Report on special FEC meeting on the pay campaign, Friday 24th January
The FEC met on Friday 24th to discuss the next steps in our pay campaign. Unfortunately the committee very narrowly rejected proposals to take further strike in pursuit of our claim. Voting was very close or tied and the Chair exercised his casting vote twice ensuring that no further strike action was agreed. The outcome of this meeting has now left unclear what any next steps are to be in the campaign except producing badges and calling a lobby of Parliament over funding.
A survey of branch responses after the strike action on the 3rd Dec was presented to FEC members by the Secretariat. The survey showed that some branches, mainly the smaller, less confident branches, felt doubtful about being able to persuade members to take another day’s strike action. Others felt that they would prefer to come out with other teaching unions. Others reported good support for the strike. It is worth noting that 118 branches, just under 50%, had not responded to the survey.
It was on the findings of this survey that the FEC majority took an unrealistic and pessimistic view about the potential for action and narrowly voted down every proposal for developing a serious and effective strategy to win our pay dispute.
The most common criticism from the branch survey was that members did not feel that there was any serious campaigning strategy beyond an isolated one day strike.
The majority of the FEC who voted down further action did so on the basis that the strike had not shifted the AoC’s position and that they continue to refuse to further discuss the pay claim. However, as those delegates who argued for further strike action pointed out, nobody ever thought one day of strike action would in itself do the trick. In the ballot literature that was sent out and in the General Secretary’s all-members emails in the run up to the ballot it was emphasised that a one day strike would not be enough and further action would be needed. It was on this basis that the national ballot had delivered a 71% vote in favour of strike action over pay.
A number of FEC members, mainly UCU Left supporters, argued that December 3rd had been broadly a successful day of action. Of course it was uneven. However, the solution to ironing out this unevenness would not be to refuse to call any further action but to set out an integrated campaign strategy of local action and protests, national lobbies, and further strike action that would go beyond isolated one day strikes.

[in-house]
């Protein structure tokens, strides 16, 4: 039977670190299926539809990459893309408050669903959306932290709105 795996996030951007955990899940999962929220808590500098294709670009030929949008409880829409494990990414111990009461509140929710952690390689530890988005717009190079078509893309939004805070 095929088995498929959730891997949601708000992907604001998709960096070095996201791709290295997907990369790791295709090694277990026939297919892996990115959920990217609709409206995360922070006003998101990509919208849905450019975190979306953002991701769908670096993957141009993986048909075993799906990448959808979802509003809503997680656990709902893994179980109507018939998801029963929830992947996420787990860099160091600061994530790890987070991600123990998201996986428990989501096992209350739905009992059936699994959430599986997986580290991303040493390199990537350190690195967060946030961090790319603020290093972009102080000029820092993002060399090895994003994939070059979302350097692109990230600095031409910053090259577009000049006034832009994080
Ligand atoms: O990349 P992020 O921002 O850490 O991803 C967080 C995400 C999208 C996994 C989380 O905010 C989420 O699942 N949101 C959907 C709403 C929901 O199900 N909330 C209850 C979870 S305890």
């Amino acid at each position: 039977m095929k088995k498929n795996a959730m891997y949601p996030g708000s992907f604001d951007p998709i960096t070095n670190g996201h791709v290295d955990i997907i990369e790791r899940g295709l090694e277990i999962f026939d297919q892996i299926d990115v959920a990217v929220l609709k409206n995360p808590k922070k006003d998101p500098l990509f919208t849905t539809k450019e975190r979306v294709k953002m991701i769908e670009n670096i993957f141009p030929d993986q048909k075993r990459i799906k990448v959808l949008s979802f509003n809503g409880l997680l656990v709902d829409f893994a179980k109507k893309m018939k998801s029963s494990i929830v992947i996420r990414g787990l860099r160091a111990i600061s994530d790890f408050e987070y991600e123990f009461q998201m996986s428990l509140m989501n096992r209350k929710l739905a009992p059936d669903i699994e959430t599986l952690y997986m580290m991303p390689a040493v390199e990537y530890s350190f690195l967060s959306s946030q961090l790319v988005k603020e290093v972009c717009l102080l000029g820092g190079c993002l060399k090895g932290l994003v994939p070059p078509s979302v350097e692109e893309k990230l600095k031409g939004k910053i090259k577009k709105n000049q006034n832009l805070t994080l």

The position our FE members are now left with after the meeting on 24th , a refusal to call any further action, makes it harder to convince members to take action in the future. Many will just feel that they have thrown a day’s wages in the bin.
Those delegates who argued for a programme of further action also argued that the employers will feel far more confident to offer further pay cuts in the 2014 pay round if we do not organise further action and a serious campaign including escalating strike action.
The union now risks being seen as not seriously prepared to fight for its members’ living standards.
Those in favour of such a campaign tabled the following proposals:
1) To come out with HE UCU, unison and unite on the 6th Dec
2) To call a Further Education Sector Conference to discuss further action including taking strike action alongside the NUT.
3) If this sector conference agrees to come out on strike with the NUT in March
4) To strike on the first day of the pay negotiations and to organise a mass lobby of the negotiations
5) To lobby Parliament over FE funding
Ultimately, after two and a half hours of discussion, the FEC only supported proposal 5.
From the outset of this campaign there are those on the FEC who have blatantly ignored the expressed wishes of the members. They delayed implementing the unanimous decision of last year’s sector conference that called upon the FEC to organise a ballot for industrial action by having another branch survey. When the members, again, made it clear that they wanted to take action over pay they were reluctantly forced to act.
Now they have once again abused their positions as FEC members by ignoring members’ wishes and have shown contempt to the thousands of UCU members in colleges who struck alongside our colleagues in higher education on the 3rd December.
Several regional FE Committees, at their meetings on Saturday 25th January, voted to urge branches to demand a recall FEC and/or a Further Education Sector Conference to review the pay campaign situation and organise a serious strategy of escalating action, including further strike action, and to ensure the democratic mandate from the ballot outcome is implemented.
An appeal and a model motion have been circulated to branches.